Q AND A: Muni bonds can reward investors, but be sure to diversify
Does it make sense to pay off the mortgage? And what about investing in municipal bonds? This week, those "Ask the Experts" questions are answered by Michael Tate, a CPA and investment adviser in Sacramento, Calif. QUESTION: I don't trust Wall St...
Does it make sense to pay off the mortgage? And what about investing in municipal bonds?
This week, those "Ask the Experts" questions are answered by Michael Tate, a CPA and investment adviser in Sacramento, Calif.
QUESTION: I don't trust Wall Street, but I need to invest somewhere. Would municipal bonds be a reasonable place to invest?
ANSWER: Municipal bonds can be a great component of a diversified portfolio. But I would be careful in putting all your eggs in one basket. Depending on the size of your investment, you might be better off utilizing an index-type mutual fund to increase your diversification in this asset class.
For background, a tax-exempt bond fund (sometimes known as a municipal bond fund or muni bond fund) invests in tax-exempt municipal debt issued by state governments, counties, cities or other political districts. For a shareholder, the key feature of these bond funds is their advantageous income tax treatment, which is generally the same as individual municipal bonds.
As with individual municipal bonds, the income generated by a tax-exempt bond fund is generally tax-free at the federal level. Likewise, the dividends paid by these funds also may be exempt from state and local taxes. However, the dividends would likely avoid state income tax only for that portion attributable to securities issued in your home state.
Depending on your tax bracket, the after-tax return from a municipal bond fund could actually be higher than that of a taxable bond fund.
One word of caution: If you are subject to the alternative minimum tax (AMT), you must include interest income from municipal securities unless they are specifically exempted from the AMT. I would advise consulting with your tax adviser on your situation.
Overall, the strengths of tax-exempt bond funds include current income, tax benefits and possible lower risk. The trade-offs are generally modest returns, susceptibility to interest rate/inflation risk and less diversification.
Q: My father recently retired at age 71. He can live comfortably with his Social Security and the required withdrawals from his IRA. Since that is possible, I persuaded him to pay off his $120,000 mortgage with his savings. He doesn't need the $850 monthly mortgage savings to live well. What investment would make the best use of his money at his age? Since he is retired and doesn't have income from actual work, opening a Roth IRA is not an option.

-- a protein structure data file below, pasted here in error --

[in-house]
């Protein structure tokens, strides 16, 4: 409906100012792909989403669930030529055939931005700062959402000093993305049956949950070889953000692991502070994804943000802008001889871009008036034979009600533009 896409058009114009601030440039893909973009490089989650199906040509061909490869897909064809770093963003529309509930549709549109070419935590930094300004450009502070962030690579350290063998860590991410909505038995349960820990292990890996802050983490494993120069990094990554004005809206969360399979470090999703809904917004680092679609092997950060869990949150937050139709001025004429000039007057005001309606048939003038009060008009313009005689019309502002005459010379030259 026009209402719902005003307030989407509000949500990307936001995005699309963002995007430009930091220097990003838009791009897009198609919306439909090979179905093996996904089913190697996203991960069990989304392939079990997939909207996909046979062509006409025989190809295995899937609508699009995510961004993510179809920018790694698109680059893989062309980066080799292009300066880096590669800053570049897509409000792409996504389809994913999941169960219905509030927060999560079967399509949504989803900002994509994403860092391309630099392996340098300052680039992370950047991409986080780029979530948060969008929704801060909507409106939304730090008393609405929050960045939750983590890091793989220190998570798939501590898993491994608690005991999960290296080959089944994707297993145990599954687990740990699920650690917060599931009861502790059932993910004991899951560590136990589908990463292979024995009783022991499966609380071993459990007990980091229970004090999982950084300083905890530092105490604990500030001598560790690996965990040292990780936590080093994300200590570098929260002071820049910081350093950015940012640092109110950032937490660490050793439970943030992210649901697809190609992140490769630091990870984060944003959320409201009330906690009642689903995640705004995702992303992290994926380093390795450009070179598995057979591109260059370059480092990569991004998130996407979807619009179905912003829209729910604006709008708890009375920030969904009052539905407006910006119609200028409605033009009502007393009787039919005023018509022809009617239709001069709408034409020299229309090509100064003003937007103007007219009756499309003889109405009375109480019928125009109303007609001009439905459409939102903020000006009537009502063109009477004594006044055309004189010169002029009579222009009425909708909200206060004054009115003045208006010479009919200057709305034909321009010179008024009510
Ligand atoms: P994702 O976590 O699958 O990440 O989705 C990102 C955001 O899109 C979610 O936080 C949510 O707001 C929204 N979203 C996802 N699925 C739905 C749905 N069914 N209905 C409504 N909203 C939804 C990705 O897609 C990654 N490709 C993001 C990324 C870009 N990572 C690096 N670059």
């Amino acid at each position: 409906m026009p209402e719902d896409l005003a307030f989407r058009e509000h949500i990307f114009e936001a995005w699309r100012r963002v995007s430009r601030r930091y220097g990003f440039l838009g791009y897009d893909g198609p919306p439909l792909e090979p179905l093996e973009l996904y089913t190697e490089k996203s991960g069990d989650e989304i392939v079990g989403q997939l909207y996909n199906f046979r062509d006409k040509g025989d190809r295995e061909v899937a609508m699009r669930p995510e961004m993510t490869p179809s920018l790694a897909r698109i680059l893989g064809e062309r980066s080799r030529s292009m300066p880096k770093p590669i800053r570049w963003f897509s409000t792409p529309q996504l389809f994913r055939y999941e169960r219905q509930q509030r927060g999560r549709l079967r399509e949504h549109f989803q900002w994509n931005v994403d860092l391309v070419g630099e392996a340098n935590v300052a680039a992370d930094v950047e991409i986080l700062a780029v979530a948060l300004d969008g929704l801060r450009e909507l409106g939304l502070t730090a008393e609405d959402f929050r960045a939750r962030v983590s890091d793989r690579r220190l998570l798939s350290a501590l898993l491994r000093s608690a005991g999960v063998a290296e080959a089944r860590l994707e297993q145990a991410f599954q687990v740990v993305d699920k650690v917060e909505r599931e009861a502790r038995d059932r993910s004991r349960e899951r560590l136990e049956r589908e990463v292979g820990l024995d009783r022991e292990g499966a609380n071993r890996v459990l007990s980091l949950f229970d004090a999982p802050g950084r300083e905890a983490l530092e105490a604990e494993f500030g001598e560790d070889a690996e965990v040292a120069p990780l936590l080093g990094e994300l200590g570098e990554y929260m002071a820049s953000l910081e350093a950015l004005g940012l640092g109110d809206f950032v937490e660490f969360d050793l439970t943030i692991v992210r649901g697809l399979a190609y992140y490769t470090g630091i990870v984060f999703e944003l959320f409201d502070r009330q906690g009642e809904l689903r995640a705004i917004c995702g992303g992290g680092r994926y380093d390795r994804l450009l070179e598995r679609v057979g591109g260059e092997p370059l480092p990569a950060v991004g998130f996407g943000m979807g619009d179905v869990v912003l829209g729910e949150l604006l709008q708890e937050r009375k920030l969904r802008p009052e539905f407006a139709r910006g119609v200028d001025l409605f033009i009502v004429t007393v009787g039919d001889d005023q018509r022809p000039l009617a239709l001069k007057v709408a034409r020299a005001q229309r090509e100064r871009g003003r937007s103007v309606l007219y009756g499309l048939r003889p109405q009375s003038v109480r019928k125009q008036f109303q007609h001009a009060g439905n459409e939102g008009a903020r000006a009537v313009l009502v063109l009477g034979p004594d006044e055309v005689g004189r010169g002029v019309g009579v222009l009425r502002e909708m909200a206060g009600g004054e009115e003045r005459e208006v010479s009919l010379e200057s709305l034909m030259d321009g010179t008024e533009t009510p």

A: We are asked this question a lot: Should I pay off my home mortgage? In your situation, it does not sound like your father is getting any tax benefit from his mortgage interest, so that is one reason to pay off his mortgage.
Looking at his interest rate, you need to decide if you could do better by investing elsewhere. For example, assuming the mortgage interest rate is 5 percent, you would need to do better than that to justify investing in the markets.
In this example, we are not taking into consideration any tax benefits. When we run the scenario of paying off the mortgage vs. investing the funds, it really does not make much difference in the long run from a net worth standpoint.
I have found this decision is a personal preference: Some people want to own their home and not owe anyone, while others are not concerned about carrying mortgage debt because they feel they can do better in the market with their investable assets.
One negative I hear about is the liquidity issue. Some worry that if they pay off their mortgage using savings or other assets, they will not have access to cash in case of an emergency. This can be true but is usually resolved by opening a line of credit for emergency use. Just something to consider.
I would imagine at 71 your father is not looking to take much risk in the stock market. If he truly does not need the funds, I would probably lean toward paying off the mortgage, but please take into consideration the other points mentioned above.